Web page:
There’s debate in publishing circles about whether consumers will pay for online content. Rupert Murdoch recently moved from the free content camp to thinking out loud about charging readers micropayments to view news (see Will readers pay for Murdoch’s web content?)
Reuters columnist Eric Auchard looks at possible newspaper business models for The Guardian in Pay a small toll to read this news story. He concludes; “the newspaper industry must find a way to make work one or several of these proposals to make consumers pay for online news. The alternative is to accept that newspapers have had their day.”
In theory the subscription model should be perfect for delivering digital content. In practice only a handful of businesses have succeeded in persuading consumers to pay an upfront fee for pure online content – the best known examples are the adult sites.
There have been famous failures to attract subscription revenue. Slate magazine started out free, then attempted to move to the subscription model. Less than 5% of readers were willing to pay even a modest fee to read the magazine. It has since returned to the ad-supported free online newspaper business model. This five percent figure crops up a lot in the context of online subscriptions, but few publishers have ever reached such giddy heights.
Buy print subscription, get digital free
There are interesting variations on the subscription theme, such as The Economist a British weekly newspaper-magazine has an excellent website. Initially only subscribers to the print edition had full access to the entire site. Today, The Economist also offers a digital only subscription, it’s about 20 percent of the price of a print subscription. The New Scientist has similar offers.
Another variation is where Internet users can trade their personal information for a subscription. The New York Times allows access to a basic set of pages, but for full access you have to fill out a questionnaire. Fairfax Media’s Stuff site in New Zealand allows registered users to customise pages and news feeds. Fairfax’s Australian sites let registered users take part in competitions and receive custom alerts. In some cases the data from these schemes is used for simple information gathering, in other cases once you’ve signed up you’ll see a never-ending stream of spam.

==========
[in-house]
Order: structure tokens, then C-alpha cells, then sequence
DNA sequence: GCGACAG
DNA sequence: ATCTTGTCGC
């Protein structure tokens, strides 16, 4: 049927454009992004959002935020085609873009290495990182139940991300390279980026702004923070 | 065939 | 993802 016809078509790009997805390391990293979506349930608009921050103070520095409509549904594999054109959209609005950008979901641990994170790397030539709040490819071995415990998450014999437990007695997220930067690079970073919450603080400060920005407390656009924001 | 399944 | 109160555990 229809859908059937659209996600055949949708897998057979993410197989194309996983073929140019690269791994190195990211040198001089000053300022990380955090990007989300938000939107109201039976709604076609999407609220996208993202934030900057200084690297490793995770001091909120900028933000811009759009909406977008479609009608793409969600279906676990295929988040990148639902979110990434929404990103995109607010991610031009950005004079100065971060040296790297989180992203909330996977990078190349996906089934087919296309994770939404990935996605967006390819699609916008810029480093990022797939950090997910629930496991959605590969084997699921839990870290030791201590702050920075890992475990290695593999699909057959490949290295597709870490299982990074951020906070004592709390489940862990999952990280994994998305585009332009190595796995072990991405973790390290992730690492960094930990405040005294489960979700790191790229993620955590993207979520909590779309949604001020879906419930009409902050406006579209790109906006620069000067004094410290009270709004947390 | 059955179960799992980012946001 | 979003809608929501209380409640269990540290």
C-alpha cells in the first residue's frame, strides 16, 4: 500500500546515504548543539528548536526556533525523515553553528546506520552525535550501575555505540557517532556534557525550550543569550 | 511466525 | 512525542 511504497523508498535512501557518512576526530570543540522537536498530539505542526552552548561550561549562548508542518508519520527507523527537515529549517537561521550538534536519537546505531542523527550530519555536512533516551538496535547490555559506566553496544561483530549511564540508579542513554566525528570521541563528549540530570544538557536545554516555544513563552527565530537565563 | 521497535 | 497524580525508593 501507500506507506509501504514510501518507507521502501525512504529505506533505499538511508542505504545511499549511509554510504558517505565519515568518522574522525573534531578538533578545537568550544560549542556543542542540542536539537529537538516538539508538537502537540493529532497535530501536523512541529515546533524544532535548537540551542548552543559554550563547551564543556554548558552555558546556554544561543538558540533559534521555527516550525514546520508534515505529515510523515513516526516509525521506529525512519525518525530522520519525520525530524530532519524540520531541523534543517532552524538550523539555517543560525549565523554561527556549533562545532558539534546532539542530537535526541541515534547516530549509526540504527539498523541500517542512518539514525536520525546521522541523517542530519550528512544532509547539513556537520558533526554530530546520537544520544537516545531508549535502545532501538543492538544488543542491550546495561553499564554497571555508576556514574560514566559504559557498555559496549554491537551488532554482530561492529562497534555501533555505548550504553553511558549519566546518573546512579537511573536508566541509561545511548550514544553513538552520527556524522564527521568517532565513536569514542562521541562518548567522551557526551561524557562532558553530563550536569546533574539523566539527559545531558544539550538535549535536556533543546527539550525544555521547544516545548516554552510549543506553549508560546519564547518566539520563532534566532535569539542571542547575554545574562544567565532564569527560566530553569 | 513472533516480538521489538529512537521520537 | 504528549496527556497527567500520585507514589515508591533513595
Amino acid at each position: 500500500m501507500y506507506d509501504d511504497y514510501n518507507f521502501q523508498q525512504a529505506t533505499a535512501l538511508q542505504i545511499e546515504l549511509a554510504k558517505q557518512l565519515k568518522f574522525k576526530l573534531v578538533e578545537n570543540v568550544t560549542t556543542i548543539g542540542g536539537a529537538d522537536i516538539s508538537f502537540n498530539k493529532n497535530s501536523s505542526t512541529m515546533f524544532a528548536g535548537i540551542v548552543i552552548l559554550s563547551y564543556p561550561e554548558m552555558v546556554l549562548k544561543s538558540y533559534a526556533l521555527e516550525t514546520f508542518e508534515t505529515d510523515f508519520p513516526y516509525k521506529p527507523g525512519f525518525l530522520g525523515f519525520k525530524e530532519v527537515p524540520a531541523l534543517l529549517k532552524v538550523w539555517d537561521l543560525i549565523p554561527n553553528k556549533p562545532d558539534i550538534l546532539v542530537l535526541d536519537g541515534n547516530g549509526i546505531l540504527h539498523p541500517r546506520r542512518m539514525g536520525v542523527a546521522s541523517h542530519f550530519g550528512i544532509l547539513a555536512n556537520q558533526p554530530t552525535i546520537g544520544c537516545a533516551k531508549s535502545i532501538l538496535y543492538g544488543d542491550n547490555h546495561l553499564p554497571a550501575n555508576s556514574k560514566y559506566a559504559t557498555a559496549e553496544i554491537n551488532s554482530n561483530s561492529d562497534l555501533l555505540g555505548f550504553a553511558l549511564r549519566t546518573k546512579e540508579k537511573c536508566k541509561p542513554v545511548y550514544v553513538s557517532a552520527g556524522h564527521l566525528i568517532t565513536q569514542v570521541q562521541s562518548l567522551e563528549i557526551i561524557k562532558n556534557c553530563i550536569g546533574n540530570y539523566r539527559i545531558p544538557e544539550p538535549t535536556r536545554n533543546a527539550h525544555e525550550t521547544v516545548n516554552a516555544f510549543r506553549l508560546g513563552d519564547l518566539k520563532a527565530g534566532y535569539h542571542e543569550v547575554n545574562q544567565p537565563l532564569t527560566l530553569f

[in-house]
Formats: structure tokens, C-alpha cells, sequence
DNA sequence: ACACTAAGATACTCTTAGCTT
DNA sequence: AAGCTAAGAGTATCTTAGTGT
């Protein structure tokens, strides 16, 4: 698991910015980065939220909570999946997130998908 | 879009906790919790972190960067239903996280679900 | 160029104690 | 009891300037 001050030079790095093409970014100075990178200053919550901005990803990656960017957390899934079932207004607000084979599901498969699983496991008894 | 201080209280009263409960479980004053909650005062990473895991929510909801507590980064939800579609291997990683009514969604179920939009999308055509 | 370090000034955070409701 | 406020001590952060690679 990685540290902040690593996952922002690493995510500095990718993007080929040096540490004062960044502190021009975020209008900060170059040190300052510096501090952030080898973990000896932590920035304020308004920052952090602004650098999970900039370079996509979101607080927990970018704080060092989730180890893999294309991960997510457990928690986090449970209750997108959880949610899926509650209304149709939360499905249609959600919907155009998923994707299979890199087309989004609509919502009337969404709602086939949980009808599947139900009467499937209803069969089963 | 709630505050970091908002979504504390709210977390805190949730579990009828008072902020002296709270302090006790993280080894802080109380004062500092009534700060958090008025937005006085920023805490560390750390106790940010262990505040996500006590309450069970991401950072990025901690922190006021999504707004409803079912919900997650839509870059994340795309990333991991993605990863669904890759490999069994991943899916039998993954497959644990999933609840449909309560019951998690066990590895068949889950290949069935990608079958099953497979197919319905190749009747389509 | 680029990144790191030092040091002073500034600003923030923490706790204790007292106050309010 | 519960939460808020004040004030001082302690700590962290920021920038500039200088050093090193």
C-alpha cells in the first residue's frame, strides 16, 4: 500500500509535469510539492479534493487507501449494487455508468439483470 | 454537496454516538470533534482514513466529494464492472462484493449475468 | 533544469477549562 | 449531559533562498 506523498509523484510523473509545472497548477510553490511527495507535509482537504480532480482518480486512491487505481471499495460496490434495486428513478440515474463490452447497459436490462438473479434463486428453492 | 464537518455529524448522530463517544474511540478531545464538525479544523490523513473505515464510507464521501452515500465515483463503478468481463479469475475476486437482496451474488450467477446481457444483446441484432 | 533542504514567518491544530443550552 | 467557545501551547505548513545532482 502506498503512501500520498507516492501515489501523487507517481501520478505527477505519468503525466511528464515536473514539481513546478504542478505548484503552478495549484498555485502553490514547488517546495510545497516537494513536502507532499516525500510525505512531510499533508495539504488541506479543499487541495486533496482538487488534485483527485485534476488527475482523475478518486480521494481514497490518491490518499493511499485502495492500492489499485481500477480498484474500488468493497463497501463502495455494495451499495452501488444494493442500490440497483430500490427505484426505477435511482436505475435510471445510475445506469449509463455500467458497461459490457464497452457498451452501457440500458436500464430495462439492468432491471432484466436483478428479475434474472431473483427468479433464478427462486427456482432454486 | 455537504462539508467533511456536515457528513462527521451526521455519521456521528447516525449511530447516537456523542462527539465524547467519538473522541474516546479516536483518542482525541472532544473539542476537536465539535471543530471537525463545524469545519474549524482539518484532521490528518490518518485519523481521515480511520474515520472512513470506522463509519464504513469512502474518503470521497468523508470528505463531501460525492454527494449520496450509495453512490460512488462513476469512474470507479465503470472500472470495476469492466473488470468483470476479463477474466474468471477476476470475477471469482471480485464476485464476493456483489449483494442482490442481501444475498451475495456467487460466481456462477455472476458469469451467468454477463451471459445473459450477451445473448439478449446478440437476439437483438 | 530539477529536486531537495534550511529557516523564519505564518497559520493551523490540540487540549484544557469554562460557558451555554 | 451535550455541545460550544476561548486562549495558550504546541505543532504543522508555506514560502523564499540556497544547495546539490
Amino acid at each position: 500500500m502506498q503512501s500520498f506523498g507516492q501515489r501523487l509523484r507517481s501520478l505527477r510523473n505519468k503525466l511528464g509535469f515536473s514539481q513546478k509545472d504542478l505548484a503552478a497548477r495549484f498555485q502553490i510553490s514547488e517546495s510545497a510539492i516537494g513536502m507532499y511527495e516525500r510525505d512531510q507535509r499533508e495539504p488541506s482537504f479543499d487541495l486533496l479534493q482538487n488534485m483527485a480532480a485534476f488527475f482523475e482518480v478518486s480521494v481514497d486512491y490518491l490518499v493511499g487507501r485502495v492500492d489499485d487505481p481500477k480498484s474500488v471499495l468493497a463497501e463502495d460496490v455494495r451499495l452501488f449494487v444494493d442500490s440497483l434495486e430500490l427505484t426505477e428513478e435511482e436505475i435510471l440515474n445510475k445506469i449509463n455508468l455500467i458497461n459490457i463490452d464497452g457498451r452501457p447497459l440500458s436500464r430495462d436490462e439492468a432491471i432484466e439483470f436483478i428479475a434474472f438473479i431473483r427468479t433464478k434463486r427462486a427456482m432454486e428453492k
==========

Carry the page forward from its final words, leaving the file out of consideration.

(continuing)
One reason why many content publishers haven’t yet managed to sell subscriptions is that online payment is still based on credit cards. Although many companies have attempted to introduce micropayment systems, none have taken off. Credit card transactions are simply not economically viable below, say, $10.
Rocky road to micropayments
Although as a journalist and ex-publisher I’d love to find ways of turning my skills into a reliable income once more, I see three big problems with getting readers to pay for online content.
First, for readers to pay money, content has to be valuable and consistently good. The Economist and the New Scientist offer consistently good reading and are reliable, credible information sources.
The same cannot be said for all newspapers. The most popular news stories online tend to be trashy tabloid pieces about celebrities – often hinting at sex or with vaguely sexy pictures. These drag in the punters for online advertising, but few people would pay money for this material.
Second, micropayment schemes would send price signals to journalists. While an economist would argue this is a good thing, it may kill the news business. Newspapers earn their credibility with their markets by the breadth, depth and independence of their coverage. If the easy micropayment dollars all accrue to the trash stories, then quality journalism will be quickly eliminated or relegated to backwaters.
Micropayments will give newspaper managers instant financial feedback on the profitability of stories, genres, beats and individual journalists. Journalist will quickly learn to write for salability. Tech Dirt has an interesting perspective on this in Wait… Wouldn’t Micropayments Be Bad For Journalism?
Third, readers may need to set up multiple accounts with multiple publishers. It may be helpful if there was an iTunes style clearing house for online news, but I can’t see a realistic way this could be made to work.
Lastly, the idea of charging readers to access news adds considerable friction to the process. Stories behind pay content walls become invisible to search engines. The mere process of a reader stopping and thinking ‘do I have enough credit?’ or ‘is this worth paying for?’ will erode numbers. Regardless of their willingness to pay, the frictionless, free content sites will win the traffic everyday.
What do you think?